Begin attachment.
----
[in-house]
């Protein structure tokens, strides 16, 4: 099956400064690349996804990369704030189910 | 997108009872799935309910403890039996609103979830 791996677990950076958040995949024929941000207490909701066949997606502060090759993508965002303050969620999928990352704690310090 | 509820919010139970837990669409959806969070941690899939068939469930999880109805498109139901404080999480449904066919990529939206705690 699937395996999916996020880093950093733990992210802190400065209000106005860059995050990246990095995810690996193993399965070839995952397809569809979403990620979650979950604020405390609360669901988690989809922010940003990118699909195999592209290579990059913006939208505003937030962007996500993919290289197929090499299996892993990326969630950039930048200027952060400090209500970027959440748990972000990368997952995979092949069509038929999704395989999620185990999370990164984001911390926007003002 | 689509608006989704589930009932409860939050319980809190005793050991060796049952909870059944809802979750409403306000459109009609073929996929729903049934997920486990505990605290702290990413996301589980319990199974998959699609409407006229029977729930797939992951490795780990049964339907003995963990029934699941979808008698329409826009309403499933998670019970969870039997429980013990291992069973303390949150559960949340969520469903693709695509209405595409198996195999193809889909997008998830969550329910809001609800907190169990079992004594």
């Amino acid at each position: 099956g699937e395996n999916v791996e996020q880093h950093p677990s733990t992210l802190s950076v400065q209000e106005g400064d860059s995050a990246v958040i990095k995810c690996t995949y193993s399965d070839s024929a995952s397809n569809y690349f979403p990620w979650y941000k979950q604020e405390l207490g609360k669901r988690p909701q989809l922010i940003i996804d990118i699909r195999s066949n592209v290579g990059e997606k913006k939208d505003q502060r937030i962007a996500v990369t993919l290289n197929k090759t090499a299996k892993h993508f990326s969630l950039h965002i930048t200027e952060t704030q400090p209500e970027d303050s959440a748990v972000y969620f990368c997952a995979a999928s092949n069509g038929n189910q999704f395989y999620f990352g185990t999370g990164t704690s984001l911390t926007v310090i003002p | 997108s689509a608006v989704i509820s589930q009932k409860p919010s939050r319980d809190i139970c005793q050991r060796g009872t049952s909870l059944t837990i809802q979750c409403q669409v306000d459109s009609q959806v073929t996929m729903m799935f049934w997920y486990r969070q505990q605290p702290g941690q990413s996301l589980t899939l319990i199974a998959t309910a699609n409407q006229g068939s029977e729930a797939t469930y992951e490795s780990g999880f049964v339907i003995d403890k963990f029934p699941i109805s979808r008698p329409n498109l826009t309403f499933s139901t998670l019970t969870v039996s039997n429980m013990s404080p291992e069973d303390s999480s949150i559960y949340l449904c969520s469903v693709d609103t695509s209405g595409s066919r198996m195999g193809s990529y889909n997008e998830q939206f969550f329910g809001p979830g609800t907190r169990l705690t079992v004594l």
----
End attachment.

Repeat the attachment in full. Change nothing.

[in-house]
């Protein structure tokens, strides 16, 4: 099956400064690349996804990369704030189910 | 997108009872799935309910403890039996609103979830 791996677990950076958040995949024929941000207490909701066949997606502060090759993508965002303050969620999928990352704690310090 | 509820919010139970837990669409959806969070941690899939068939469930999880109805498109139901404080999480449904066919990529939206705690 699937395996999916996020880093950093733990992210802190400065209000106005860059995050990246990095995810690996193993399965070839995952397809569809979403990620979650979950604020405390609360669901988690989809922010940003990118699909195999592209290579990059913006939208505003937030962007996500993919290289197929090499299996892993990326969630950039930048200027952060400090209500970027959440748990972000990368997952995979092949069509038929999704395989999620185990999370990164984001911390926007003002 | 689509608006989704589930009932409860939050319980809190005793050991060796049952909870059944809802979750409403306000459109009609073929996929729903049934997920486990505990605290702290990413996301589980319990199974998959699609409407006229029977729930797939992951490795780990049964339907003995963990029934699941979808008698329409826009309403499933998670019970969870039997429980013990291992069973303390949150559960949340969520469903693709695509209405595409198996195999193809889909997008998830969550329910809001609800907190169990079992004594």
């Amino acid at each position: 099956g699937e395996n999916v791996e996020q880093h950093p677990s733990t992210l802190s950076v400065q209000e106005g400064d860059s995050a990246v958040i990095k995810c690996t995949y193993s399965d070839s024929a995952s397809n569809y690349f979403p990620w979650y941000k979950q604020e405390l207490g609360k669901r988690p909701q989809l922010i940003i996804d990118i699909r195999s066949n592209v290579g990059e997606k913006k939208d505003q502060r937030i962007a996500v990369t993919l290289n197929k090759t090499a299996k892993h993508f990326s969630l950039h965002i930048t200027e952060t704030q400090p209500e970027d303050s959440a748990v972000y969620f990368c997952a995979a999928s092949n069509g038929n189910q999704f395989y999620f990352g185990t999370g990164t704690s984001l911390t926007v310090i003002p | 997108s689509a608006v989704i509820s589930q009932k409860p919010s939050r319980d809190i139970c005793q050991r060796g009872t049952s909870l059944t837990i809802q979750c409403q669409v306000d459109s009609q959806v073929t996929m729903m799935f049934w997920y486990r969070q505990q605290p702290g941690q990413s996301l589980t899939l319990i199974a998959t309910a699609n409407q006229g068939s029977e729930a797939t469930y992951e490795s780990g999880f049964v339907i003995d403890k963990f029934p699941i109805s979808r008698p329409n498109l826009t309403f499933s139901t998670l019970t969870v039996s039997n429980m013990s404080p291992e069973d303390s999480s949150i559960y949340l449904c969520s469903v693709d609103t695509s209405g595409s066919r198996m195999g193809s990529y889909n997008e998830q939206f969550f329910g809001p979830g609800t907190r169990l705690t079992v004594l």